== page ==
Stress problems are very common with many people reporting experiencing extreme levels of negative stress. When stress is considered as something that occurs repeatedly across the full lifespan, the true incidence of stress problems is much higher. Being "stressed out" is thus a universal human phenomenon that affects almost everyone.
What are we talking about when we discuss stress? Generally, most people use the word stress to refer to negative experiences that leave us feeling overwhelmed. Thinking about stress exclusively as something negative gives us a false impression of its true nature, however. Stress is a reaction to a changing, demanding environment. Properly considered, stress is really more about our capacity to handle change than it is about whether that change makes us feel good or bad. Change happens all the time, and stress is in large part what we feel when we are reacting to it.
We can define stress by saying that it involves the "set of emotion...More
Fast Facts: Learn! Fast!
What is stress?
Stress is a reaction to a changing, demanding environment.
Stress is really more about our capacity to handle change than it is about whether that change makes us feel good or bad.
Change happens all the time and stress is in large part what we feel when we are reacting to it.
Every event in the environment, from the weather to the ringing telephone, has some sort of impact on us, and the instant we become aware of that event taking place, we have recognized a demand.
Understanding that a demand has occurred does not automatically cause us to experience stress. Instead, we appraise a demand by asking ourselves two questions: 1) Does this event present a threat to me? and 2) Do I have the resources to cope with this event?
If we appraise an event as threatening, the sympathetic nervous system automatically signals our body to prepare for action.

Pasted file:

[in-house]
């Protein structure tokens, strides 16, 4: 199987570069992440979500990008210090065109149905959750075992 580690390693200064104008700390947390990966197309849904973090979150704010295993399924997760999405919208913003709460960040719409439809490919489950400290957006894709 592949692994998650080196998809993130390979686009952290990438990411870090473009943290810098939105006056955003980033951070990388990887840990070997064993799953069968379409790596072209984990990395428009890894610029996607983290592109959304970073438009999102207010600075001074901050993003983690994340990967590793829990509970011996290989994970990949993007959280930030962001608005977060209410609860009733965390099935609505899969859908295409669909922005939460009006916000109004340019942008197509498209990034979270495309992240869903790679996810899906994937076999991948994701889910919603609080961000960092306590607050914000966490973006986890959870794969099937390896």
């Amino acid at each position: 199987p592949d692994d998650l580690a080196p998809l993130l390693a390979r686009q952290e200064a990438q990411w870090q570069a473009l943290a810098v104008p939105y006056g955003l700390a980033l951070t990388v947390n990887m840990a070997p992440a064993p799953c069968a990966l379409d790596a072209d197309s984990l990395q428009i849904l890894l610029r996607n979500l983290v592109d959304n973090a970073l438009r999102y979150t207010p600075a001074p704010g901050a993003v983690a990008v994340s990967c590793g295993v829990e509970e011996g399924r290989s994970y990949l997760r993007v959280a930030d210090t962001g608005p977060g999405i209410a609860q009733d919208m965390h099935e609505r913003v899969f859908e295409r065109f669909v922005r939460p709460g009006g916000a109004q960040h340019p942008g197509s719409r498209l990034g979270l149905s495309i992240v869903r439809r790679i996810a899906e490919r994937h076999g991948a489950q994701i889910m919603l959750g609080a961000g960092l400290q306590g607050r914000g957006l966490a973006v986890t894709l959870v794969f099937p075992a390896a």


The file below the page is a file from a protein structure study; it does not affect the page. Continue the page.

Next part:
Once your body has been prepared for action by the various hormones and neurotransmitters, you are ready to respond to the stressor by taking physical action.
Physiologists call what happens next the "fight-or-flight" response to highlight the two most common forms that this physical response tends to take.
Once a stressor has been neutralized (or has been avoided successfully), the parasympathetic nervous system starts to undo the stress response by sending out new signals telling your body to calm down.
Chronic and persistent negative stress can lead to many adverse health problems, including physical illness, and mental, emotional and social problems.
Chronic stimulation of the immune system causes the system to become suppressed overall, and thus become less effective at warding off diseases and infections.
Many people experience a stomachache or diarrhea when they are stressed.
Chronic activation of stress hormones can raise your heart rate, cause chest pain and/or heart palpitations (sensations that your heart is pounding or racing), and increase your blood pressure and blood lipid (fat) levels.
People who respond to stress with anger or hostility have an increased risk of developing cardiovascular disease.
Unhealthy stress coping strategies such as smoking, drinking, or overeating can also damage the heart and surrounding blood vessels.
Stress often causes muscles to contract or tighten and over time, sustained stress can cause aches and pains to occur due to muscle tension.
The hormones accompanying stress can cause reproductive problems for both women and men.
Stress also worsens many skin conditions.